I went through a few stages with this novel. At first I was thinking, ‘I think he wrote this just to piss people off, but it’s hilarious so I don’t care.’ Then I was thinking, ‘maybe this is his attempt at creating a gross version of As I Lay Dying.’ And some other thoughts passed through my head. But Palahniuk is so good at pushing the action forward to its surprise conclusion – which, knowing Palahniuk, we know is coming – that I sort of stopped caring what this was. It’s funny, it’s a page-turner, and it’s just edgy enough Read More

Your Guide to the Eligible Players Not Yet Admitted to the Hockey Hall of Fame Or: the Annual Hockey Hall of Fame Blog for 2013: Part 2

Categories: Hall of Fame, Hockey, and Sports.

Months ago I wrote a post about the recent Hockey Hall of Fame inductees. And I planned on following up with a post of those still not selected. However, this year that post turned into an attempt to make a complete list. The result is incredibly long and has taken me ages to assemble. So now I present to you most of the NHL players who have some kind of case for inclusion in the Hockey Hall of Fame. If you don’t see your pet candidate here, please comment and I will do something about that. (I will either add Read More

The Port Chicago Mutiny (1989) by Robert L. Allen

Categories: 1989, Books, and Non-Fiction.

I was actually completely unaware of the occurrence of the Port Chicago explosion or subsequent “mutiny”, so this book was quite eye-opening. I don’t want to open this can of worms, but I think I have too: unfortunately this account is too focused on race and the individual, subjective experiences of the African American seamen who participated in the work stoppage. I say this because Allen has assembled a lot of damning information about Navy policies and actions that caused this explosion – and the successful blaming of the explosion on black sailors – but by focusing so much on Read More

The Entertainer (1960, Tony Richardson)

Categories: 1960 and Movies.

I have to say that I have been somewhat of an Olivier sceptic most of my film-viewing life. I feel like his Shakespeare performances are all very fine but pretty traditional and most of his work I am familiar with – from the tail end of his career – never really made me feel like he was a great actor. I feel like I was more into his direction of Henry V than I was of his performance. Anyway, this film changed my mind. This has to be one of the performances of the decade; his character is so foreign Read More

Wolfe Island Music Festival 2013

Categories: 2013 and Music.

This was my third – I think – year attending the Wolfe Island Music Festival (#WIMF) and though I can’t say that I found it as musically entertaining as previous years I had a good time as always at pretty much the only festival I manage to get my ass too. On Friday night we found ourselves in a line to get our wristbands, which was a bit of a surprise. Not the line itself, just the length. We spent most of Bahamas’ set – and we had already missed his opener, Nick Ferrio – waiting in line. We did Read More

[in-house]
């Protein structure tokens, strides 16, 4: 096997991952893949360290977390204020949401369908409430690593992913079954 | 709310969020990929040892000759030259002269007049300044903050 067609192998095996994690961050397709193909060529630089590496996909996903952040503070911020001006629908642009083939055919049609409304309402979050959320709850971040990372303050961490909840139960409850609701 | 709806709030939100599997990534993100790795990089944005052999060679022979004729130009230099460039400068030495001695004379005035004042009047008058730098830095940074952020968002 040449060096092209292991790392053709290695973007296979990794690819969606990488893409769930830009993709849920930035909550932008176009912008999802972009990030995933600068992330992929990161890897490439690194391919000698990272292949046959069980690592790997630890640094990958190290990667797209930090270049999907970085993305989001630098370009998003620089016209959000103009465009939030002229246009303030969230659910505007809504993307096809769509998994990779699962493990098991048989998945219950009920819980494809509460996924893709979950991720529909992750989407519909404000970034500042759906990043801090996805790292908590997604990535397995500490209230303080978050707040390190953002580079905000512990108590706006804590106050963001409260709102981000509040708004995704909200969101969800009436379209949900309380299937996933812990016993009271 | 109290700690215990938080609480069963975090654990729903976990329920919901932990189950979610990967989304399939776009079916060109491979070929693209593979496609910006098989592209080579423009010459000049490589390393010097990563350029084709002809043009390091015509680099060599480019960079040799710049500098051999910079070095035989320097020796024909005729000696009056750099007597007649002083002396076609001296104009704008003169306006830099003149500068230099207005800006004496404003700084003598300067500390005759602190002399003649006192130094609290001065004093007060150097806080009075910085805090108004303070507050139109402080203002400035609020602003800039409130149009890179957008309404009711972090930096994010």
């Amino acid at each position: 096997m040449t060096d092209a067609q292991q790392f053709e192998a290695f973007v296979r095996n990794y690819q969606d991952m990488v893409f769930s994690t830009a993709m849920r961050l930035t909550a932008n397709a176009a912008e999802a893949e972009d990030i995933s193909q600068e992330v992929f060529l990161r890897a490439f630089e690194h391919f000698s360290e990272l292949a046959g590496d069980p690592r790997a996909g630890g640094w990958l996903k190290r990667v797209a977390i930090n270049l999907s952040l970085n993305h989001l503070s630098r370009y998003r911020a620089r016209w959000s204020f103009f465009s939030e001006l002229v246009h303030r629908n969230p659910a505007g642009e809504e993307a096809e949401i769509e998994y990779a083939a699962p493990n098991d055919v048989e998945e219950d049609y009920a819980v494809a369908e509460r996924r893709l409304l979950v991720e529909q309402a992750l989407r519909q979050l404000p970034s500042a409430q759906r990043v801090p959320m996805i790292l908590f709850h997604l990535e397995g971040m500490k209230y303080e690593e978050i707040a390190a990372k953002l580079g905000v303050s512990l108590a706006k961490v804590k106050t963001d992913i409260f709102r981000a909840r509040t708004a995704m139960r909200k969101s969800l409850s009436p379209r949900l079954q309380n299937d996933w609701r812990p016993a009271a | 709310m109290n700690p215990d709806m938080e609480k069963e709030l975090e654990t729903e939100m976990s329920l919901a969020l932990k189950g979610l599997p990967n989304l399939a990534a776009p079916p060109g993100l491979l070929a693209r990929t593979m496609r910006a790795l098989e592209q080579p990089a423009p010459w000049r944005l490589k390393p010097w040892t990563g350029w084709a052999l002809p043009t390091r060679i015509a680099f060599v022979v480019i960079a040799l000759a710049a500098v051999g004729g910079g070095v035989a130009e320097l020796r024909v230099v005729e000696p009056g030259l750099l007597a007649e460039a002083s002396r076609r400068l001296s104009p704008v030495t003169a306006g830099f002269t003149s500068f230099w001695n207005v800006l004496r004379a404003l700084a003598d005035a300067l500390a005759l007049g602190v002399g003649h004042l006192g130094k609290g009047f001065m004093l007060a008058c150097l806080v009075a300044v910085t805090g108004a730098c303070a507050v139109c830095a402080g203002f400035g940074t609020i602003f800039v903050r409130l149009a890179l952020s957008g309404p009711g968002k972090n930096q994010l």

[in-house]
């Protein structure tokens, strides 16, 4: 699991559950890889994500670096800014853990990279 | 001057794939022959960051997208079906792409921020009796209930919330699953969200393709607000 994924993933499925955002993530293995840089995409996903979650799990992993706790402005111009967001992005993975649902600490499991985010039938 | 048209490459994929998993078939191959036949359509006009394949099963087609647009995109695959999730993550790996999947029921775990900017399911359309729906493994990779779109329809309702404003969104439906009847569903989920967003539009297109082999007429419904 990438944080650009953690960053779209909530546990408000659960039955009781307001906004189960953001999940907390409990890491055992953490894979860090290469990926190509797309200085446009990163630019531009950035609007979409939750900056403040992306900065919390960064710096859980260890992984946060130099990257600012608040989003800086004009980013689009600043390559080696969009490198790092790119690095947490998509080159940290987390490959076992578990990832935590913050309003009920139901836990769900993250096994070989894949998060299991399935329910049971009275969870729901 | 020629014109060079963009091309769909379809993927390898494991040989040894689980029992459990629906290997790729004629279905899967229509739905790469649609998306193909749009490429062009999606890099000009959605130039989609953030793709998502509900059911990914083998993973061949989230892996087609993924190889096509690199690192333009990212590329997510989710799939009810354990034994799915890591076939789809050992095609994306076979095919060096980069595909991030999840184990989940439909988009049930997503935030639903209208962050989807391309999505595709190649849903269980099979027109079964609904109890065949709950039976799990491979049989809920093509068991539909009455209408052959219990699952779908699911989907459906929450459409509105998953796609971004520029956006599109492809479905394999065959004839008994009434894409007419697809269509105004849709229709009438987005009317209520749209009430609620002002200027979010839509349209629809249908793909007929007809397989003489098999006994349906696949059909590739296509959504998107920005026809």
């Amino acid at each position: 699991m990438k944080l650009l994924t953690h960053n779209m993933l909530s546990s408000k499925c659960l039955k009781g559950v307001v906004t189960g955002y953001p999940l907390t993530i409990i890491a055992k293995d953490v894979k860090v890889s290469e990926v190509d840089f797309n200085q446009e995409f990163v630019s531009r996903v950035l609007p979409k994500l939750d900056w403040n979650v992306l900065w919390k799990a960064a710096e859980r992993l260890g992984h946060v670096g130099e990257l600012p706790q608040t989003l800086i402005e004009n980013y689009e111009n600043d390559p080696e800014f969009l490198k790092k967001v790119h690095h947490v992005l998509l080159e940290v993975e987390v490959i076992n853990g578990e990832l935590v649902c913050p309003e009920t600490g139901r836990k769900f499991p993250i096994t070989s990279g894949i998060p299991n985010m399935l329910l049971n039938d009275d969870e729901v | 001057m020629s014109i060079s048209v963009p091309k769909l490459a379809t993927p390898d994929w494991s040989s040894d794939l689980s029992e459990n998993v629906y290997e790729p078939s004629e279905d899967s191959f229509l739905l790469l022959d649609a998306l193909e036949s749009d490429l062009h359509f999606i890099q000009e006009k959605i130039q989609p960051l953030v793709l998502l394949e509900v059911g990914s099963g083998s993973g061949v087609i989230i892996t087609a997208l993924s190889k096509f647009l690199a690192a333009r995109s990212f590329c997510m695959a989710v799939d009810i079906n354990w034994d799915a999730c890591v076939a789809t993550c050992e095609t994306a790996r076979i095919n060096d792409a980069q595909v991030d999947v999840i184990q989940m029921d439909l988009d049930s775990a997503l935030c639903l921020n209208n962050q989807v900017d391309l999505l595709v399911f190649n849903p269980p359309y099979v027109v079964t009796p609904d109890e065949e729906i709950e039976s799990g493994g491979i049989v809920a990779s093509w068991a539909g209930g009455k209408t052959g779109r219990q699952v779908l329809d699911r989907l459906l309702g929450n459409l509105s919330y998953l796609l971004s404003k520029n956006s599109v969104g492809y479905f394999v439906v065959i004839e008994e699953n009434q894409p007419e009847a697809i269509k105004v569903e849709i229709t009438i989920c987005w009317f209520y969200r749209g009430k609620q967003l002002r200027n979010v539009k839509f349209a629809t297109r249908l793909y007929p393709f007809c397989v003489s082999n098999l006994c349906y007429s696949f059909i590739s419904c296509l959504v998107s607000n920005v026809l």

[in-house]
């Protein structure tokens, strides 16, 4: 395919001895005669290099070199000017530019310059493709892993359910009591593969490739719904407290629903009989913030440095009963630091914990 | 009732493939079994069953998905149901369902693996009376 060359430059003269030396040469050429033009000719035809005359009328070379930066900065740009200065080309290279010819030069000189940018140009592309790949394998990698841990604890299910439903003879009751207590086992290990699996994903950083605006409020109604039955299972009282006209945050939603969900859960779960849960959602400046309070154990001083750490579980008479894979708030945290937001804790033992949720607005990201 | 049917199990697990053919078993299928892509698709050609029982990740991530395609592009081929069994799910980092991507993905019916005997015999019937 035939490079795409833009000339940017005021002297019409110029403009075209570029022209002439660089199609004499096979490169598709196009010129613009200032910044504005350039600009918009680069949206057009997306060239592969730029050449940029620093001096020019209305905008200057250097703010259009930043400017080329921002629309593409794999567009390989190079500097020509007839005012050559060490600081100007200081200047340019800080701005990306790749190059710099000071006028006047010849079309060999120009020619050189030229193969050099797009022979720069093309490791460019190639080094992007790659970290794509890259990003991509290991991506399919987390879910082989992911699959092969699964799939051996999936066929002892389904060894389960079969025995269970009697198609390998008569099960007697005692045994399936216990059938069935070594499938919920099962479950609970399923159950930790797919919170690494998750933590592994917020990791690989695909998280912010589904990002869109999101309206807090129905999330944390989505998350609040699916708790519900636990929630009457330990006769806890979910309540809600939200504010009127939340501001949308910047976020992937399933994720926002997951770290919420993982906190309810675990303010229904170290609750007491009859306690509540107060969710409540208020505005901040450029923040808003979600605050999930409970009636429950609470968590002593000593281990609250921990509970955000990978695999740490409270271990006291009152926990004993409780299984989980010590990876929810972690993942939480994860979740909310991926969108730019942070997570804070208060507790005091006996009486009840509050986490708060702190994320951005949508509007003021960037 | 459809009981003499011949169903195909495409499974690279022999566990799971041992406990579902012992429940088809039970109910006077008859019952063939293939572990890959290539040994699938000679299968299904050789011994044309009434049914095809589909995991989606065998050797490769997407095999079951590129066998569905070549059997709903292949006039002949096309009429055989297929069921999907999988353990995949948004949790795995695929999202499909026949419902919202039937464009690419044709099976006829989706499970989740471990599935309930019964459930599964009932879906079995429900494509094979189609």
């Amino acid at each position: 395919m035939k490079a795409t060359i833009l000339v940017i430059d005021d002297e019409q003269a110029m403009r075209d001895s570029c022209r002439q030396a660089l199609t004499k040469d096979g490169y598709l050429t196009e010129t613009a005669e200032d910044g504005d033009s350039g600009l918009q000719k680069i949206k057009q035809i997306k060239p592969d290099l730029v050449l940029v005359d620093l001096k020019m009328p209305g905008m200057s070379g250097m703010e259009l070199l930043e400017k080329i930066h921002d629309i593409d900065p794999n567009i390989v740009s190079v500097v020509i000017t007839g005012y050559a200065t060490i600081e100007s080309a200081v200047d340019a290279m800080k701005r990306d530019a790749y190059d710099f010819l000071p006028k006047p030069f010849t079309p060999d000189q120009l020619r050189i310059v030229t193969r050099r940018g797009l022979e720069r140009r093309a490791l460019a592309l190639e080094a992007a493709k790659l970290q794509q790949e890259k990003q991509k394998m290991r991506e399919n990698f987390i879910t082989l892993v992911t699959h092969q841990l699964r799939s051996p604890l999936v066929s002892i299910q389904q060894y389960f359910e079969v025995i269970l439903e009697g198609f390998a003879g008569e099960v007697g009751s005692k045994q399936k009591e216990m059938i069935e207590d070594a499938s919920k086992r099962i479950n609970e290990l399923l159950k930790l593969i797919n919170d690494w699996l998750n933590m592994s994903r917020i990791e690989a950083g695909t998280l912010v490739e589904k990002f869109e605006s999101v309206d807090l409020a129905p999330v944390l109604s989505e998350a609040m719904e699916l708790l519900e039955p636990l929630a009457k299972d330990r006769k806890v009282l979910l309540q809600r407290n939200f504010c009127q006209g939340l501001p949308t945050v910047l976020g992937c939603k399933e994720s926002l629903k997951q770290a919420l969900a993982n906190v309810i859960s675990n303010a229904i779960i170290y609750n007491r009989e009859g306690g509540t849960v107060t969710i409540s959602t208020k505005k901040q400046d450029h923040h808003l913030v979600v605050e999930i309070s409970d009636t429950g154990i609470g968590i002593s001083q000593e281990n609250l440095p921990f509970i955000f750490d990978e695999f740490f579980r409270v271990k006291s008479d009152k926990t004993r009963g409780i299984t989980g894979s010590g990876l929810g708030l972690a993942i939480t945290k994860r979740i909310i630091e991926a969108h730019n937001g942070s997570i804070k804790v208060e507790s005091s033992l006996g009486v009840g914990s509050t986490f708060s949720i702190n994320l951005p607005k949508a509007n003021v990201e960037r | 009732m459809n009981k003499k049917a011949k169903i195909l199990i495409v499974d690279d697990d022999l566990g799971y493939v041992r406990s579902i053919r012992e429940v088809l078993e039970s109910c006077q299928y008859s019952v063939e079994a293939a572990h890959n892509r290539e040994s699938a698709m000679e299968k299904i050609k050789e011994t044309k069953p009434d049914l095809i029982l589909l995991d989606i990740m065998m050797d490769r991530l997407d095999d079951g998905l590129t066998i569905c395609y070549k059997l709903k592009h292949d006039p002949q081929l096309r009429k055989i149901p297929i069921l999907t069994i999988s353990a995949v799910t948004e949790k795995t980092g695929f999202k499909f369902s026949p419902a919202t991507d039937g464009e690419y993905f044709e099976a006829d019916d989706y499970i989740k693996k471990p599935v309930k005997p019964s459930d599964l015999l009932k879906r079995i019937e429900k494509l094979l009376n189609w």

And the hits just keep on coming: The Leafs Extend Mark Fraser

Categories: Hockey, Sports, and The Campaign to Fire Brian Burke.

So the Leafs avoided arbitration with…Mark Fraser. Most of us were hoping that sentence ended with Nazem Kadri but alas, it does not. The 1 year, $1.275 mil salary is a raise of 100% which is surely fitting in this market because of his career year. But I think we have to think about Fraser and his role on the Leafs going forward: he has been a career AHLer to date and likely benefited from the same luck that the team benefited from when it made the playoffs despite getting out-shot consistently; does it make sense to extend someone like Read More

Biutiful (2010, Alejandro Gonzalez Inarritu)

Categories: 2010 and Movies.

I always want to like his movies. I appreciate his attempts at realism and especially his attempts to convey the complexity of life, something which most filmmakers ignore. And he almost always gets great performances from his usually great casts. But wow, does he ever need someone to say no to him. Every Inarritu movie has about 10 too many ideas in it for its own good and Biutiful is no exception to that. There is a lot to like here but it’s all moments of power or pathos or what have you and they are drowning in more plot Read More

Deep Star Six (1989, Sean S. Cunningham)

Categories: 1989 and Movies.

Though Leviathan has the cast – Peter Weller! Richard Crenna! Daniel Stern! – whereas this one is populated with That Guys, Deep Star Six does a significantly better job with the setup than Leviathan. It’s not as cerebral – and not as good – as The Abyss but it has some surprisingly quality performances and enough sense to postpone the monster reveal for a fairly long time. The monster is also slightly more believable, I guess. The cliches of this sub-genre are all still here, but there’s enough subtle tension to keep you interested. Yes, things could have been better: Read More

Evil Dead: The Musical (2007 Original Cast Recording)

Categories: 2007 and Music.

It’s amazing how tastes change. When I saw this a number of years ago I absolutely loved it. But it took me forever to get my hands on the soundtrack. (I deeply regretted not buying it at the show.) But now I am listening to it in a post-Book of Mormon world and what can I say? I am disappointed. It’s not that it’s bad; it is pretty funny and occasionally clever but it lacks polish and more than a few of the lines go for either fan knowledge or groaners. The music, though referential enough, still reeks of its Read More